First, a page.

CO. V. SNOW
commercial designation, which cannot be disregarded without doing violence to the cardinal rule in the construction of tariff acts. It foIlows that, if they are described by the provision at all, they are· described by the last clause, and are subject to the ad valorem duty. We conclude that sardines packed in a tin box of a larger size than the ordinary "whole box," if there are such, as well as in boxes smaller than quarter boxes, are intended to be dutiable at 40 per centum ad valorem. The judgment of the circuit court is accordingly reversed.
ENTERPRISE MANUF'G CO. OF PENNSYLVANIA v. SNOW et aL (Circuit Court, D. Connecticut. Aprll 4, 1895.)
PLEADIJ<GS IN PATENT CASES-SUFFICIENCY OF Bn,L-PnOFERT OF PATENT.
A bill for Infringement, which makes profert of the letters patent, Without other description of the patented invention, is sufficient as against a demurrer. La Republique Francaise v. Schultz, 57 Fed. 37, followed.
This was a bill by the Enterprise Manufacturing Company of Pennsylvania against Levi T. Snow and others fol' infringement of a patent. Howson & Howson and C. E. Mitchell, for complainant. Albert H. Walker, for defendants. TOWNSEND, District Judge. The demurrer to this bill alleges as follows: "That the bill does not contain any description, delineation, or definition of any patented claim that is alleged to have been infringed by the defendants." The bill merely makes profert of the patent. The demurrer raises the question whether such profert is equivalent to a sufficient description of the patented invention. This question has been presented and considered in prior cases in this circuit. The practice l'eferred to does not seem to be supported by principle, except, possibly, upon the theory that the patent itself is the foundation of the statutory right of the complainant. Upon this ground, and in view of the manifest convenience of such a course, and its general adoption, I followed the prior decision in La Republique Francaise v. Schultz, 57 Fed. :n The exhaustive brief of lOunsel for defendants forcibly suggests tbe reasons why the substitution of such profert for an adequate description of the patent is contrary to the rules of equity. It is not necessary to express any opinion upon the merits of the question, inasmuch as I feel bound by the settled practice, and by the prior decisions in the various circuits to the effect that profert of tlle patent is sufficient The demurrer is therefore ovel'ruled.
JENSEN CAN-FILLING MACH. CO. et al. v. NORTON et aL (Circuit Court of Appeals, Ninth Circuit. January 28, No. 134.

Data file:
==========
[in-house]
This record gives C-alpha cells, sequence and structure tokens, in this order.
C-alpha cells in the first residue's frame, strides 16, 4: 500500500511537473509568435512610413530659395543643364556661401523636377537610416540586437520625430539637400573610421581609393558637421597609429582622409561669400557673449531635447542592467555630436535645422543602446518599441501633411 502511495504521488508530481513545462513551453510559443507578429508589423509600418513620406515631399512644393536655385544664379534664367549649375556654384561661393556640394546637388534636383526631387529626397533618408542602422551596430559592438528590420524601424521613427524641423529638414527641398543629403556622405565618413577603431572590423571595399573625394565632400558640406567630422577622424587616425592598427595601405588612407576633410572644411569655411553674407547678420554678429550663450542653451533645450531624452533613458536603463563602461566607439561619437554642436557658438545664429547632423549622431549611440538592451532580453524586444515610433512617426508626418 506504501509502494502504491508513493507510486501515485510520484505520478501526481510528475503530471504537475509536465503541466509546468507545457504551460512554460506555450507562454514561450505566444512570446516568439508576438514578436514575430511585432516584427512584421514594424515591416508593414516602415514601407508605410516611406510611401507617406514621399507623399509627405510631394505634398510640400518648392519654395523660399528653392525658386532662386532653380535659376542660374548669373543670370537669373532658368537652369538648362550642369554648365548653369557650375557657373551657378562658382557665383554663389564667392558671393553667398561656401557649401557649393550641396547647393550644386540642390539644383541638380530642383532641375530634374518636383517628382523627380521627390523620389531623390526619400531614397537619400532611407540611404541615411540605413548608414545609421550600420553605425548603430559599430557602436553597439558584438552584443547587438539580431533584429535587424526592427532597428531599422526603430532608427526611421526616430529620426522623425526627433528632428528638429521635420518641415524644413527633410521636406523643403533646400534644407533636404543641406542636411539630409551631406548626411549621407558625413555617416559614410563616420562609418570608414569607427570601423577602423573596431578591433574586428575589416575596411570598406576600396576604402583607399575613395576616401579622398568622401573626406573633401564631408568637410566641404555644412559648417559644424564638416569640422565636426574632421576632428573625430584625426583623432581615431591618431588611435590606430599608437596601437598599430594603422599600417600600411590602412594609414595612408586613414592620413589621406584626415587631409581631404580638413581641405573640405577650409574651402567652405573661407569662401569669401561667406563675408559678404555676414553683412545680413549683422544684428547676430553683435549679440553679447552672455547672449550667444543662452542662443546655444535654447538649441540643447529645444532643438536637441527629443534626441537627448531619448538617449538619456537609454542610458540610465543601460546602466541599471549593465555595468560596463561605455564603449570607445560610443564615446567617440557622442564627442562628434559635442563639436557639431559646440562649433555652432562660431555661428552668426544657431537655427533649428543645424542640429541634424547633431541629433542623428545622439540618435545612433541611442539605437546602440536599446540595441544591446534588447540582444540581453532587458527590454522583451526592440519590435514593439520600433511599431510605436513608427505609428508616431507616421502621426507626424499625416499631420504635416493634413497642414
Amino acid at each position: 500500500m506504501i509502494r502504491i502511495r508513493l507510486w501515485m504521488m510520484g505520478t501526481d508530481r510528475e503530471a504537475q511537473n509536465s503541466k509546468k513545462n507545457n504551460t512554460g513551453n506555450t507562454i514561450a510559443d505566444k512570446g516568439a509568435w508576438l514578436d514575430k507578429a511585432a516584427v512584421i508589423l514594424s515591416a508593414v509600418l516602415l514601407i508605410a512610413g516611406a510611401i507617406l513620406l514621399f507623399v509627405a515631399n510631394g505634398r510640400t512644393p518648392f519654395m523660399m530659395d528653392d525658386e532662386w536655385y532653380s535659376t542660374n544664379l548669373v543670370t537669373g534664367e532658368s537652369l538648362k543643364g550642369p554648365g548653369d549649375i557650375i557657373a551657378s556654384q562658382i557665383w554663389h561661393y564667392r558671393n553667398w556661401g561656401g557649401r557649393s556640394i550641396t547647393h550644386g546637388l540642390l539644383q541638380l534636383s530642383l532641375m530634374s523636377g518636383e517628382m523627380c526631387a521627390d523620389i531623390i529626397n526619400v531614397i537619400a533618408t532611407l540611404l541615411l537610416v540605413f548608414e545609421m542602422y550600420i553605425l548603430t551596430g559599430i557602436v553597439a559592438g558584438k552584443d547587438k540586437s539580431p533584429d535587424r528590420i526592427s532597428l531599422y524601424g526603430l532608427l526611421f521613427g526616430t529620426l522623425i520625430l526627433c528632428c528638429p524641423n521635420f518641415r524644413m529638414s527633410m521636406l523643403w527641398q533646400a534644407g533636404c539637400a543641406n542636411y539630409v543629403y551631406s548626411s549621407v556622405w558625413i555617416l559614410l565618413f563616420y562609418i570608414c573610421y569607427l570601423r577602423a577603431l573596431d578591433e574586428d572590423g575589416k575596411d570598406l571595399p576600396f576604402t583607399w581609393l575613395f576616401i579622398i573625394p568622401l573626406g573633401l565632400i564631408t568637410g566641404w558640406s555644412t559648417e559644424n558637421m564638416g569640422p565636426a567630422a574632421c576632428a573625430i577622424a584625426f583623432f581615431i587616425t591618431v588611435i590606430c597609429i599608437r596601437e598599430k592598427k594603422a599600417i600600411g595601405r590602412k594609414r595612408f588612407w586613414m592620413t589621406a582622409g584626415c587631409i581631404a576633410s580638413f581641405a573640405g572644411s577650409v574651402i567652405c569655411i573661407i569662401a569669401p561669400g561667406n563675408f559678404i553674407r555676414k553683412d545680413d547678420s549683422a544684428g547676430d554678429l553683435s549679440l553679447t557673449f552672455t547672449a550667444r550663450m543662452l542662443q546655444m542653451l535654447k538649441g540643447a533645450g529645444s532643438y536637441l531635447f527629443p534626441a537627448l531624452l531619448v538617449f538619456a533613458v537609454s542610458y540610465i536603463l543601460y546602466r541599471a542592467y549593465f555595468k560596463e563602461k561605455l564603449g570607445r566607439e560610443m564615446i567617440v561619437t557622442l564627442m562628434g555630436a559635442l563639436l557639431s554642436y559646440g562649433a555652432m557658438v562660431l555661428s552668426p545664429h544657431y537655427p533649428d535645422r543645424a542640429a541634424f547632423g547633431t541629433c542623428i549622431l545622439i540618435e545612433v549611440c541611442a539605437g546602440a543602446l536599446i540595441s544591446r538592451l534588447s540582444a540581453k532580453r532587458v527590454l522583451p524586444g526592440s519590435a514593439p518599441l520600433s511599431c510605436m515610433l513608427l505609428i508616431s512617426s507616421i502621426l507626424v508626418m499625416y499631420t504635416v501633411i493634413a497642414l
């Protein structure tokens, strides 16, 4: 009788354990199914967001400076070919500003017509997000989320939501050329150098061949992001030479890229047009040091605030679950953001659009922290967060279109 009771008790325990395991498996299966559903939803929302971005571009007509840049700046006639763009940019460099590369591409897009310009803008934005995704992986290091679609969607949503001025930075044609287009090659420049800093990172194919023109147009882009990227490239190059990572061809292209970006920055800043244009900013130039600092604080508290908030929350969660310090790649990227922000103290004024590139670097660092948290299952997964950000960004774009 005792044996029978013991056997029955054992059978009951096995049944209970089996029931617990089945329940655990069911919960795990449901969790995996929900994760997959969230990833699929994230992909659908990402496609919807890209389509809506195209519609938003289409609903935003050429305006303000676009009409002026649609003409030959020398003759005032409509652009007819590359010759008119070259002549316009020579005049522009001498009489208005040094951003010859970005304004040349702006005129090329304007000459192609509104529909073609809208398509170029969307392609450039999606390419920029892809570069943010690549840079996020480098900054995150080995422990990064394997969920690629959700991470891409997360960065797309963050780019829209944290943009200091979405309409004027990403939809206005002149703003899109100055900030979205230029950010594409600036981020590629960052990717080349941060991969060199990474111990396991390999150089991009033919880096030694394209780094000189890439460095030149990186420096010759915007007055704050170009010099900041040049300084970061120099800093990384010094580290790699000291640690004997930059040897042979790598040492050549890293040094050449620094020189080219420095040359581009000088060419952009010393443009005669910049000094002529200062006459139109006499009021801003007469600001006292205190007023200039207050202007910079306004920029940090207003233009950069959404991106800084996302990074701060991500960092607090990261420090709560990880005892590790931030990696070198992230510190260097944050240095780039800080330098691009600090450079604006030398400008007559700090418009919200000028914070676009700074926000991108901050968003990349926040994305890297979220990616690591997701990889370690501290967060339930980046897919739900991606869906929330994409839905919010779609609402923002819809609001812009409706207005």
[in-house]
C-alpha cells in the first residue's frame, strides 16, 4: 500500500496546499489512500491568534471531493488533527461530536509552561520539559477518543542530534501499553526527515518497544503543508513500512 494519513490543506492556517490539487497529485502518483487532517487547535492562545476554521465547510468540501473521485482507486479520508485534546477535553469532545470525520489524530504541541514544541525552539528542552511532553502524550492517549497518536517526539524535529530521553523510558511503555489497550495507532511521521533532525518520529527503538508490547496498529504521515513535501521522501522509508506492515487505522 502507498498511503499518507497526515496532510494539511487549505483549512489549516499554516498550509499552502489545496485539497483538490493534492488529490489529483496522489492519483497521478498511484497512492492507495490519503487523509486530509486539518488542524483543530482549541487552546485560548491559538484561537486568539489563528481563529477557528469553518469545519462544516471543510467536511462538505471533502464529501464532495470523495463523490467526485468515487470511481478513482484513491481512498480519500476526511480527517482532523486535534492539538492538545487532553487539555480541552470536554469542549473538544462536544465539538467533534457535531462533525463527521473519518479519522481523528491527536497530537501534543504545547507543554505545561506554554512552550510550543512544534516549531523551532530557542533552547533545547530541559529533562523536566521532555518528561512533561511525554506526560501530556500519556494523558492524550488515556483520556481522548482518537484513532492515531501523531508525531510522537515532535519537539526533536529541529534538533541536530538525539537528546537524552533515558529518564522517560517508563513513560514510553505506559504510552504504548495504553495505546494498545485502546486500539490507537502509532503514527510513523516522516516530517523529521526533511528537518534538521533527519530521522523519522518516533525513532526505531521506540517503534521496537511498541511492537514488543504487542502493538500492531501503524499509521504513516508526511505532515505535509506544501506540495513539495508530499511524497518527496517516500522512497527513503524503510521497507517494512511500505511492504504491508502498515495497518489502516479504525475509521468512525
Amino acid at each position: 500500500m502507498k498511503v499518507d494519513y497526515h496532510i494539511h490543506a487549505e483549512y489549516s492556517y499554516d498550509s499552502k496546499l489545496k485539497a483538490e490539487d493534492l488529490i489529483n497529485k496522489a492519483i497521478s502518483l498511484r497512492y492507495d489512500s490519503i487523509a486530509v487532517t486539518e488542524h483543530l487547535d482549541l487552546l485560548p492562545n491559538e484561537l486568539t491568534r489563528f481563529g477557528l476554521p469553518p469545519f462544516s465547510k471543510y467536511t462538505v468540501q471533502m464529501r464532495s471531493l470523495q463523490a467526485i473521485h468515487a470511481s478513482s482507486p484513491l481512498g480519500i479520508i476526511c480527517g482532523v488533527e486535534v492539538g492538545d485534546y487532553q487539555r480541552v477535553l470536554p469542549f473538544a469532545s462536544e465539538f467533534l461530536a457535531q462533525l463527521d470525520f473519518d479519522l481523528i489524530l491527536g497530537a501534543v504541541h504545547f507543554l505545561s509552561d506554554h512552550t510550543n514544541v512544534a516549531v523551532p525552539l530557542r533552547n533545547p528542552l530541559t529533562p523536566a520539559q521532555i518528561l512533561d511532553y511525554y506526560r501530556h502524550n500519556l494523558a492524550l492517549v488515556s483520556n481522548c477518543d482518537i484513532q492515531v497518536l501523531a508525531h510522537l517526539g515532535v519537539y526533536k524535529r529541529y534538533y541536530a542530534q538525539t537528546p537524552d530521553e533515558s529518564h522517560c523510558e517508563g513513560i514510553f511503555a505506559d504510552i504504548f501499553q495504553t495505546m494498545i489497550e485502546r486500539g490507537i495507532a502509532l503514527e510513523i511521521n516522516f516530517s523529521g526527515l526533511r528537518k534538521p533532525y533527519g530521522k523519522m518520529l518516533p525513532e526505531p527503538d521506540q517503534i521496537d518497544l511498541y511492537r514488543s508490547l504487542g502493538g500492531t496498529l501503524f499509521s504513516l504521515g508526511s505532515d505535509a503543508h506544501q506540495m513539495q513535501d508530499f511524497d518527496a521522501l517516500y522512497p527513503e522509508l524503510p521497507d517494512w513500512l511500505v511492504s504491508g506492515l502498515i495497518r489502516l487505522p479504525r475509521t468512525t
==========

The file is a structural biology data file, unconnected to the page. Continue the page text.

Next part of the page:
PATENTS-INFRINGEMENT OF COMBINATION CLAIMS-EQUIVALENTS.
Infringement of combination claims can only be made out by showing that defendant's machine has substantially everyone of the elements composing the combination, or mechanical equivalents for any that are omitted; and "mechanical equivalents," as used in this connection,. means devices previously known, which, in the particular combination of the patent, can be adapted to perform the functions of those specified devices for which they are substituted without changing the inventor's idea of means. The Norton patent (No. 250,096) for a machine for soldering side seams of cans construed, as to claims 2 and 3, and the same helt! not infringed by a machine made according to the Jensen patent (No. 442,484).
2. SAME-INFRINGEMENT-CAN-MAKING MACHINES.
The Leavitt patent (No. 250,266) for a can-body forming machine con· strued, as to claims 2 and 12, and the same held not infringed by the said . Jensen machine. The Norton patent (No. 395,795) for a can forming and soldering machine construed, as to claims 1, 2, 3, 4, 5, and 10, and the same hela to be limited by the prior state of the art to the specific devices shown; and, being so limited, hela, further, that they are not infringed by the Jensen can-body making machine (patent No. 442,484).
.... SAME-LIMITATION BY PRIOR ART.
The Hipperling patent (No. 366,482) for wiping surplUS solder from the inside of can bodies analyzed, as to claim 1, and held not infringed by the solder-wiping device of the Jensen machine.
The Lenltt patent (No. 444,000) for a can·body forming and side-seam soldering machine construed and limited, as to claims 20, 22, 23, 25, 26, 27, 28, 30, and 31, and the same held not infringed by the Jensen machine.
Appeal from the Circuit Court of the United States for the Dis· trict of Oregon. This was a bill in equity by Edwin Norton and Oliver W. Norton against the Jensen Can-Filling Machine Company, Mathias Jensen, and John Fox, for infringement of certain patents. The circuit court dismissed the bill, as to said Fox, and granted an injunction against the remaining defendants. The latter appeal. Wheaton, Kalloch & Kierce, for appellants. Estee & Miller and Mundy, Evarts & Adcock, for appellees. Before ROSS, HANFORD, and MORROW, District Judges. HANFORD, District Judge. This is a suit in equity commenced in the United States circuit court for the district of Oregon by the appellees against the appellants and one John Fox, for alleged i.nfringements of the following United States patents, viz.: No. 250,096, to Edwin Norton, granted November 29, 1881, on machine for soldering side seams of cans. No. 250,266, to F. :M:. Leavitt. granted November 29, 1881, on machine for making the seams of sheet-metal cans. No. 366,482, granted to W. Hipperling, July 12,